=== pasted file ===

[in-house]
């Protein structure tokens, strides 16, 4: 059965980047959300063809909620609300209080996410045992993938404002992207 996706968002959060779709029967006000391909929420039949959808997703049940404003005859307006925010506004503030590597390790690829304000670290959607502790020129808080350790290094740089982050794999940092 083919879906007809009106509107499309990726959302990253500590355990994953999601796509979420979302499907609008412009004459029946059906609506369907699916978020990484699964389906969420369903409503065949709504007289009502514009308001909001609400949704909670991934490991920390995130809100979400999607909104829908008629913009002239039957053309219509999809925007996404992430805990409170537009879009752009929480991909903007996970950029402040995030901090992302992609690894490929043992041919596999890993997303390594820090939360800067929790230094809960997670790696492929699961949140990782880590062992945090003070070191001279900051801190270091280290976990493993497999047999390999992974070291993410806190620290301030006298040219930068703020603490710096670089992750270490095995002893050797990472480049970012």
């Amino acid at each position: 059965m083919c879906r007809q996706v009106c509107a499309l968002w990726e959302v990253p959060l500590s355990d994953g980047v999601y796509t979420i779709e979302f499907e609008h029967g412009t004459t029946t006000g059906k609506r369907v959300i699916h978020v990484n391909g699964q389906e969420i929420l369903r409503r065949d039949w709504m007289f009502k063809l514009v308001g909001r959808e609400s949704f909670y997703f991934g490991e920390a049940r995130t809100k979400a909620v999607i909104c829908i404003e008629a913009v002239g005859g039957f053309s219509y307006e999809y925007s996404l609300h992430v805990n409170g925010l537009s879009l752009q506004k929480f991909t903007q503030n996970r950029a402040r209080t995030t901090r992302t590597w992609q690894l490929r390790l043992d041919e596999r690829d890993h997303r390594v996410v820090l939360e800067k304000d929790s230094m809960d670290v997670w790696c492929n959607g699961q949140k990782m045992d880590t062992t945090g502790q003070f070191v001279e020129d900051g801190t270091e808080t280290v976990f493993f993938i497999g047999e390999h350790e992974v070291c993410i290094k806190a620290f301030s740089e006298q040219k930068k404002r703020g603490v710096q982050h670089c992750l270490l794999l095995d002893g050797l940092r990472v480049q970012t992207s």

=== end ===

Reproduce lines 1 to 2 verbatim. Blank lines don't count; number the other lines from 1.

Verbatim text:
[in-house]
């Protein structure tokens, strides 16, 4: 059965980047959300063809909620609300209080996410045992993938404002992207 996706968002959060779709029967006000391909929420039949959808997703049940404003005859307006925010506004503030590597390790690829304000670290959607502790020129808080350790290094740089982050794999940092 083919879906007809009106509107499309990726959302990253500590355990994953999601796509979420979302499907609008412009004459029946059906609506369907699916978020990484699964389906969420369903409503065949709504007289009502514009308001909001609400949704909670991934490991920390995130809100979400999607909104829908008629913009002239039957053309219509999809925007996404992430805990409170537009879009752009929480991909903007996970950029402040995030901090992302992609690894490929043992041919596999890993997303390594820090939360800067929790230094809960997670790696492929699961949140990782880590062992945090003070070191001279900051801190270091280290976990493993497999047999390999992974070291993410806190620290301030006298040219930068703020603490710096670089992750270490095995002893050797990472480049970012």